The Lost (Echoes from the Past #9) - Irina Shapiro Page 0,1
sent Quinn an occasional email, and she always replied, feeling it her duty to maintain contact with her brother. According to their father, Brett had really turned his life around. He was doing well in school and seeing a girl Seth and Kathy heartily approved of. Quinn hadn’t seen Brett since just before Jo died and hoped he wouldn’t be in a hurry to return to the U.K. An occasional email was one thing; seeing him in person would be quite another. She wasn’t ready to take their relationship to the next level, not after what she’d suffered at his hands.
Thoughts of Jo always made Quinn sad. It’d been two and a half years since her twin had been killed in a hit-and-run accident outside her building in East London. No one had been charged, and the investigation had been closed soon after the funeral, since the police had found no evidence to lead them to the driver of the vehicle. Quinn and Gabe no longer spoke of Jo. In fact, no one mentioned her much at all, not even their birthparents, Sylvia and Seth. Jo’s nomadic existence and her lone-wolf nature had precluded her from forming lasting relationships, and the people who had tried to get close to her had paid for their attempts in spades.
But it still rankled that Jo’s death had been so meaningless. Had she died while on assignment in some war-torn country or even from an unexpected illness, Quinn would have had an easier time accepting the tragedy, but knowing that Jo had been mowed down while standing in the street and left there, mangled and bleeding, with only the distant stars for company as the life drained out of her, still had the power to devastate. What sort of person would hit a woman and just drive away, not stopping to help? What sort of monster went on with their life, going about their business and enjoying themselves as though nothing had happened, while Jo was gone, her life snuffed out at the age of thirty-two, all her potential squandered?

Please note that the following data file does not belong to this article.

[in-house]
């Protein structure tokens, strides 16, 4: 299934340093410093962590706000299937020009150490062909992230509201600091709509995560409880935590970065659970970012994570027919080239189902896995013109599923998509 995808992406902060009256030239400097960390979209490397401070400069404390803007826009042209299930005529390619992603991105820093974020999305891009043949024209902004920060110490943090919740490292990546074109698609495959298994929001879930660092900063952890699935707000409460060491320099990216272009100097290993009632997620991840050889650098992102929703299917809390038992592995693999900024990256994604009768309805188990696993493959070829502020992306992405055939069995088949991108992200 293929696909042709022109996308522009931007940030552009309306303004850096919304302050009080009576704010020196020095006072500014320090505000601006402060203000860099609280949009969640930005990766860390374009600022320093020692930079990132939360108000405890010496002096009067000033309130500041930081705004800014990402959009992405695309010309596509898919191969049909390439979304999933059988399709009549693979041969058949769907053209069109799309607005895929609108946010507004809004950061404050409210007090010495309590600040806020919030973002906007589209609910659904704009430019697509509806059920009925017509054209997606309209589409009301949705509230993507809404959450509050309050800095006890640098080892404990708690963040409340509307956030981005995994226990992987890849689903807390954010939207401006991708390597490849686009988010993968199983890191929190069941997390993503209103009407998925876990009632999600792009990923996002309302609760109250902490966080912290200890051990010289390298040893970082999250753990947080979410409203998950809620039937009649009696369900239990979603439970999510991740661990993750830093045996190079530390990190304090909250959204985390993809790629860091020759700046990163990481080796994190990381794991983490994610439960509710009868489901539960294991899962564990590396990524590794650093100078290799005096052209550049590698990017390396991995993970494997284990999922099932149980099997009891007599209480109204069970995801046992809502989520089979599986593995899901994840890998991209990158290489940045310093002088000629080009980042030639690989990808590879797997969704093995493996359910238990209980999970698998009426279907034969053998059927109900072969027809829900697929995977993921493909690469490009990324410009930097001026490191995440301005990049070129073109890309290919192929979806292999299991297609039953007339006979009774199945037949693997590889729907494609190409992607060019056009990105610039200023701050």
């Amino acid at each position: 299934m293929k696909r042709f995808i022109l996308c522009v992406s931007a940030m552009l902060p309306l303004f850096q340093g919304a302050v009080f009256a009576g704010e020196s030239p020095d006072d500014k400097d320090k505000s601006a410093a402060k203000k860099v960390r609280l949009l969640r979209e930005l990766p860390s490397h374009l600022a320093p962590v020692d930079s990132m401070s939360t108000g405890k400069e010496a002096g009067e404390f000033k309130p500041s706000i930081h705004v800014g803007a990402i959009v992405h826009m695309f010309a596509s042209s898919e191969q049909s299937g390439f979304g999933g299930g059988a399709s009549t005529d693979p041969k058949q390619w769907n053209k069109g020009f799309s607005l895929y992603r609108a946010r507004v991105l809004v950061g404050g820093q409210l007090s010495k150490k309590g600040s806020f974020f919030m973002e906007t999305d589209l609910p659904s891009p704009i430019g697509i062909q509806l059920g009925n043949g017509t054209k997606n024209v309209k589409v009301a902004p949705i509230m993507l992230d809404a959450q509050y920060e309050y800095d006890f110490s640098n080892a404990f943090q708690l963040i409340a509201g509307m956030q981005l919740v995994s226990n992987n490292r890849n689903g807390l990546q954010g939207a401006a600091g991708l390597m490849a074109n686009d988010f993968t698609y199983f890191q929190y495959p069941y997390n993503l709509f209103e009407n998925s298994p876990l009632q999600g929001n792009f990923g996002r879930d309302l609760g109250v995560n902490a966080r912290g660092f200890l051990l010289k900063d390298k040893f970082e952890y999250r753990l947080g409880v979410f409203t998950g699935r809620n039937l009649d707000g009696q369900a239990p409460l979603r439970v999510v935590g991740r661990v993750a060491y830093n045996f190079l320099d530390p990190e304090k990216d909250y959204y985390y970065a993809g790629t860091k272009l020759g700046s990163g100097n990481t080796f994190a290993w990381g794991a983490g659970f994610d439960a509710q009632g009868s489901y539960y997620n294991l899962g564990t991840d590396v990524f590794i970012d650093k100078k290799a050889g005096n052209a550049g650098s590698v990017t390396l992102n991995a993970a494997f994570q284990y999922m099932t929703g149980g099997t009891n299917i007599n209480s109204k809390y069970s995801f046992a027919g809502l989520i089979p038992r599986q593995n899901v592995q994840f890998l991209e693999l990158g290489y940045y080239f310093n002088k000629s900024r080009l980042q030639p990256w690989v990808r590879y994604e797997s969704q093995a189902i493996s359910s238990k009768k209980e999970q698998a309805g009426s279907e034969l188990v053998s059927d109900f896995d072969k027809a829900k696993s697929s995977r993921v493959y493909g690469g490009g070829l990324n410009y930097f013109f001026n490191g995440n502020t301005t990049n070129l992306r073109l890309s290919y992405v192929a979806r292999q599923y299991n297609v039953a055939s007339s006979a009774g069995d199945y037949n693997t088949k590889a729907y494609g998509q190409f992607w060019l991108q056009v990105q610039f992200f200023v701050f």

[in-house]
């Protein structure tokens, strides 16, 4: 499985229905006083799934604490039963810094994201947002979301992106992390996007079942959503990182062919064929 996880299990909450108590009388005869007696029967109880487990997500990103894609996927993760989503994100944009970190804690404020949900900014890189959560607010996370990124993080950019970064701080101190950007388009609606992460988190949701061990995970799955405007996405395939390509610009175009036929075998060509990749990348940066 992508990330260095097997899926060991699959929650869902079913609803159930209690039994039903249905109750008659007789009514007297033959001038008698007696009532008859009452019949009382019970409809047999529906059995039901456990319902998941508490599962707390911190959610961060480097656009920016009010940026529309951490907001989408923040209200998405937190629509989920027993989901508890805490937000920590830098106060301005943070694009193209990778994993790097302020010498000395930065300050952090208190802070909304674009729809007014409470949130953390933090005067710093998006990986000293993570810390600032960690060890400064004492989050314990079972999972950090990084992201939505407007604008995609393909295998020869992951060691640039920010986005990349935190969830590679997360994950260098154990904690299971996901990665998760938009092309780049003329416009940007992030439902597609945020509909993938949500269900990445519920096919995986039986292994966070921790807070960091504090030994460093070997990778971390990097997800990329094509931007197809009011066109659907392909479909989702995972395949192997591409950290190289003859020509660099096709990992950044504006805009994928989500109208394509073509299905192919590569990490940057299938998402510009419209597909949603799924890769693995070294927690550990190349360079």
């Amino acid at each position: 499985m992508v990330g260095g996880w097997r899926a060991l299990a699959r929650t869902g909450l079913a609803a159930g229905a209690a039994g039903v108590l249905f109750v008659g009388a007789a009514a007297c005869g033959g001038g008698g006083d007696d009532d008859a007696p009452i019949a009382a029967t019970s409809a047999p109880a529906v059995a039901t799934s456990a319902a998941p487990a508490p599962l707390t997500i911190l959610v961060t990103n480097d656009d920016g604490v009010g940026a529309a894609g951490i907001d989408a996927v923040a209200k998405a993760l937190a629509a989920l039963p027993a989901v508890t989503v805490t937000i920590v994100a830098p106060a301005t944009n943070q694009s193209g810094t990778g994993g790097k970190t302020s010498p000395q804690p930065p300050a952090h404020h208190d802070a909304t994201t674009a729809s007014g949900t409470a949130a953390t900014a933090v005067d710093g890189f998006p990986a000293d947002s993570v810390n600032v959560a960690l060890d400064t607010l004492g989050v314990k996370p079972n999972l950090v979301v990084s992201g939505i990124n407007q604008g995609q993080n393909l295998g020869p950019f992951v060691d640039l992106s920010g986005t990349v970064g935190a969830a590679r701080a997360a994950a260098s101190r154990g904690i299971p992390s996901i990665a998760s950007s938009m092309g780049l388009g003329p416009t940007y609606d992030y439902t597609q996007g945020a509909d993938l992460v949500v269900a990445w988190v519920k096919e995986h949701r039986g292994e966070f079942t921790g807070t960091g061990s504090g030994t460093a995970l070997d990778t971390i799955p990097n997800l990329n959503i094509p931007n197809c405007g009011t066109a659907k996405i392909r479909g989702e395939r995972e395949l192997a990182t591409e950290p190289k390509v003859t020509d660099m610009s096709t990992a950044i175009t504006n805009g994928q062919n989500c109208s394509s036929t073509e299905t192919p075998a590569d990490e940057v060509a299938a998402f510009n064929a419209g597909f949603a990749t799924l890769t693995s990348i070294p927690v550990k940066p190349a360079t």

Quinn didn’t think she’d have ever forgiven Jo for what she’d done to hurt her, but some small part of her still missed the sister she’d never truly had a chance to know. She still mourned the relationship they might have enjoyed had they known each other since childhood rather than meeting only a year before Jo’s death. Jo’s adoptive sister, Karen, had offered Quinn a keepsake when she’d cleaned out Jo’s flat, but Quinn had refused, not trusting herself not to let a misplaced need for closure drive her to delve into Jo’s tortured psyche. She hadn’t taken a single thing, not even a photo. She had several on her mobile that she and Jo had taken when they’d finally met at the military hospital in Germany, and that was the way she wished to remember her, as the amazing long-lost sister she’d finally found, not the jealous, competitive, and cruel woman Jo had turned out to be.
Quinn sighed and closed the laptop. She had at least another half hour until Alex and Mia woke from their nap, and she was eager to begin reading a book she’d downloaded yesterday. She had laundry to do and dinner to start on, but the chores would wait. She had just settled in her favorite spot on the sofa with her Kindle when the doorbell rang. Quinn sprang to her feet and hurried to the door before the caller could wake the children by ringing the bell again.
“Rhys!” Quinn exclaimed, surprised to see him on her doorstep. Rhys wasn’t the type of person to just come round, not anymore. He always rang first. Not that he came over by himself very often. “This is a surprise.” The dark shadows beneath Rhys’s eyes and his pursed lips weren’t lost on her.
“Any chance of a coffee?” Rhys asked as he followed her into the kitchen.
Rhys leaned against the worktop and crossed his arms, looking pensive.
“Are you all right?” Quinn asked.
“Just tired,” Rhys said. “Vanessa’s been having nightmares. I haven’t slept through the night in at least a week. I try to let Katya sleep,” Rhys explained. “She needs her rest.”
“So do you,” Quinn replied. Although nearing his mid-fifties, Rhys didn’t look a day over forty-five. Marriage and fatherhood agreed with him—most of the time, anyway. Quinn stood across from him, imitating his pose, and smiled. “Is there something you’re not telling me?”
Rhys’s tired smile said it all. “We’re